Last edited by a moderator: Jun 3, 2017
  10. decimon

    decimon Well-Known Member


    Well, it's like grasping a greased pig so you needn't be at all embarrassed.

    One distinction in CompSci degrees is ABET accrediting. More techie than others, I think.

    Business/Liberal Arts schools may have fine non-ABET CompSci programs geared more towards business needs.

    IT/IS degrees will probably be broader than CompSci degrees but with less math. I don't know of any PhD programs in IT/IS but here may be some.

    If anyone with better knowledge wishes to kick around what I've written then I won't mind. We're here to learn, after all.
     
  11. sanantone

    sanantone Well-Known Member

    When I was a computer science major years ago, many people in the IT and CS fields told me that ABET is not important for IT or computer science. Some of the best computer science programs in the country have elected not to have ABET accreditation, and it's probably because CS majors aren't looking to become licensed engineers. This is from Stanford:

    Considering CS?

    IT programs can and do earn ABET accreditation, but it's still not nearly as common as it is in engineering.

    There have only been a few times when I've seen that ABET accreditation has mattered in CS or IT. The Texas State Guard wants ABET accreditation for IT degrees in order to directly commission as an officer. When applying to sit for the patent bar, CS courses require additional review if they didn't come from an ABET-accredited program.
     
    Last edited by a moderator: Jun 3, 2017
  12. decimon

    decimon Well-Known Member


    Stanford doesn't need the additional status that ABET gives to lesser known schools. But that they dropped ABET for the EE program is surprising.

    One problem I see for any sort of accreditation is that it locks a school in to some set curriculum that limits innovation.
     
  13. sanantone

    sanantone Well-Known Member

    How often do employers check for ABET accreditation? It's rarely listed in job ads for this field.
     
  14. decimon

    decimon Well-Known Member


    Damn...my reply disappeared.

    In short, that's a good question that engineers-to-be should ask.

    Schools like Marist College should be considered for non-ABET CS but that not online.
     
  15. sanantone

    sanantone Well-Known Member

    The difference with engineers is that there is an engineering license that is difficult to get without ABET accreditation. People with computer science degrees don't apply for an engineering license nearly as often as people with engineering degrees.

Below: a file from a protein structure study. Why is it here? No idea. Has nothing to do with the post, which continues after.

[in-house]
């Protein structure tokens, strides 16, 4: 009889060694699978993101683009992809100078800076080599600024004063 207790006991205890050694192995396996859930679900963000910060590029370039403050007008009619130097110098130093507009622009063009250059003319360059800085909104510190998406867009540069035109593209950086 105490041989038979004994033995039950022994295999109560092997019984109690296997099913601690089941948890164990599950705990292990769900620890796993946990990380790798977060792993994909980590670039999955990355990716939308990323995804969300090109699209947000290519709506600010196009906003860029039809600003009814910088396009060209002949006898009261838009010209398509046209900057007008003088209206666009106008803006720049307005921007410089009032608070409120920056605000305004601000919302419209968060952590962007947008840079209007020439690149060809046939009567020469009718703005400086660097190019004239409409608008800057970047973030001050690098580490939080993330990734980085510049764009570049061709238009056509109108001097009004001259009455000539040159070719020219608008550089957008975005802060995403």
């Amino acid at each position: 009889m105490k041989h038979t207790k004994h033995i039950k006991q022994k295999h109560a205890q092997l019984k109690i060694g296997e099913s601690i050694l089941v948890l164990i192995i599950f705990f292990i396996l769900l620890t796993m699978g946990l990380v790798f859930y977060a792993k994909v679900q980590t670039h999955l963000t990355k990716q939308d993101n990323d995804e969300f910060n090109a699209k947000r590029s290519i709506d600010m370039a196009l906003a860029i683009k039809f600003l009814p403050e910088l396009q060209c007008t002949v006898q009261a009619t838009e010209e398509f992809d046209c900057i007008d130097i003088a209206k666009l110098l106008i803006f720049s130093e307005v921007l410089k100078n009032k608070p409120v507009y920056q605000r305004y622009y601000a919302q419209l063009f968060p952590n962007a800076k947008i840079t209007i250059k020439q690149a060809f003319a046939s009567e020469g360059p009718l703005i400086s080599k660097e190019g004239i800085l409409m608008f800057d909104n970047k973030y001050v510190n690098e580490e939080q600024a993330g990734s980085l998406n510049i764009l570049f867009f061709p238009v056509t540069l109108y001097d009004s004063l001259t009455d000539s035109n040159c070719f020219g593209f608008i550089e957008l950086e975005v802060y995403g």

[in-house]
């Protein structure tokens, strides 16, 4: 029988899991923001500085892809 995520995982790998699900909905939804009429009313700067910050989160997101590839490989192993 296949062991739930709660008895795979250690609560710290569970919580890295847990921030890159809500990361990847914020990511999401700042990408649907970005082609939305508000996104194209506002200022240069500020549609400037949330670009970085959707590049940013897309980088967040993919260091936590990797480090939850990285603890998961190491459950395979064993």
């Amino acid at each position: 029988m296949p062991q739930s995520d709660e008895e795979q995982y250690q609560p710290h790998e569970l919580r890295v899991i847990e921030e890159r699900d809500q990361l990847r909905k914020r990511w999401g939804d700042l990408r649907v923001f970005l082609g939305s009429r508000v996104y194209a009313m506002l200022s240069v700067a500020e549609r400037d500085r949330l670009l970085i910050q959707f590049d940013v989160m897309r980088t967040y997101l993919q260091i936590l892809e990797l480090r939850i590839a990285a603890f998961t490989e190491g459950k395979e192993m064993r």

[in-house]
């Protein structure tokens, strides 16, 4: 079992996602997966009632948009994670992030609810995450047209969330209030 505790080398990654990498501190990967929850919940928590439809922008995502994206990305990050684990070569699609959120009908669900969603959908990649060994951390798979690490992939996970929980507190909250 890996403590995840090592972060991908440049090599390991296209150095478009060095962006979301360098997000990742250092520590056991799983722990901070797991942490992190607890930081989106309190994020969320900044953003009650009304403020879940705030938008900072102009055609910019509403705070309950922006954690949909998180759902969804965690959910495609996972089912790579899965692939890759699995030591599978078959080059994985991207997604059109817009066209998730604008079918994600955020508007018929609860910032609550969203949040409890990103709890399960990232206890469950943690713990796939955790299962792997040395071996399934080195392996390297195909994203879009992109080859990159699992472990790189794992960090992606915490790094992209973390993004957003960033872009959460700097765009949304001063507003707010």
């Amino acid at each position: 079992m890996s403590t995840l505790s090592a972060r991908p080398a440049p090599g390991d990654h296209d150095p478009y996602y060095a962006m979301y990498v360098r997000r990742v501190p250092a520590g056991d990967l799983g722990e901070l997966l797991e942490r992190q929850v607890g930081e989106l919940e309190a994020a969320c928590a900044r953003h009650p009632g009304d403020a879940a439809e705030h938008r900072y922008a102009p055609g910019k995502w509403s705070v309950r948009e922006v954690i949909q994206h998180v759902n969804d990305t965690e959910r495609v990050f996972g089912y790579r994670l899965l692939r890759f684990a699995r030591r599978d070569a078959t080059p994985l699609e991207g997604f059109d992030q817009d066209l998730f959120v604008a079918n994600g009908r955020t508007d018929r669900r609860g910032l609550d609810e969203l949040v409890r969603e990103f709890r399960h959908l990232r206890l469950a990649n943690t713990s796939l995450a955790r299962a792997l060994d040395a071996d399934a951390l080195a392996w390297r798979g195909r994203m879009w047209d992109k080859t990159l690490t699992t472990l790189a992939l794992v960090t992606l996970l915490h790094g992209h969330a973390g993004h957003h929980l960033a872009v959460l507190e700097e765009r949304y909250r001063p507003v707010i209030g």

16. sanantone

    sanantone Well-Known Member

    I looked at the requirements to become a professional engineer in Texas. It looks to be difficult for someone with a computer science degree to qualify for the license. In Texas, an engineering degree accredited under EAC/ABET is required. If you don't have that, then you need a masters degree in engineering from a school with EAC/ABET accreditation. Engineering technology from an ABET-accredited school will count, but more work experience will be required. An unaccredited degree in mathematics, physics, or engineering will also count but, once again, you need more work experience. Computer science is accredited under CAC/ABET, so it's not an automatic education qualifier to become an engineer in Texas. One would either need a masters degree in engineering or twice as much work experience (8 years instead of 4 years), which is the same thing someone with a physics or mathematics degree would need. I looked at all the ABET-accredited CS programs in Texas, and all of them are accredited by CAC as opposed to EAC.
     
    Last edited by a moderator: Jun 3, 2017
  17. ITJD

    ITJD Active Member

    Calculus. The great fear thereof. When our middle school teachers stop screwing our kids up as far as math goes, you'll see more CS students.
     
  18. sanantone

    sanantone Well-Known Member

    Calculus is required for most STEM majors. Even a lot of biology programs require calculus.
     
  19. ITJD

    ITJD Active Member

    ..and what does that have to do with anything? There's shortages of folks entering STEM too.
     
  20. sanantone

    sanantone Well-Known Member

    If you read the article, you would know. The article is basically asking why there are so few CS majors compared to other STEM majors.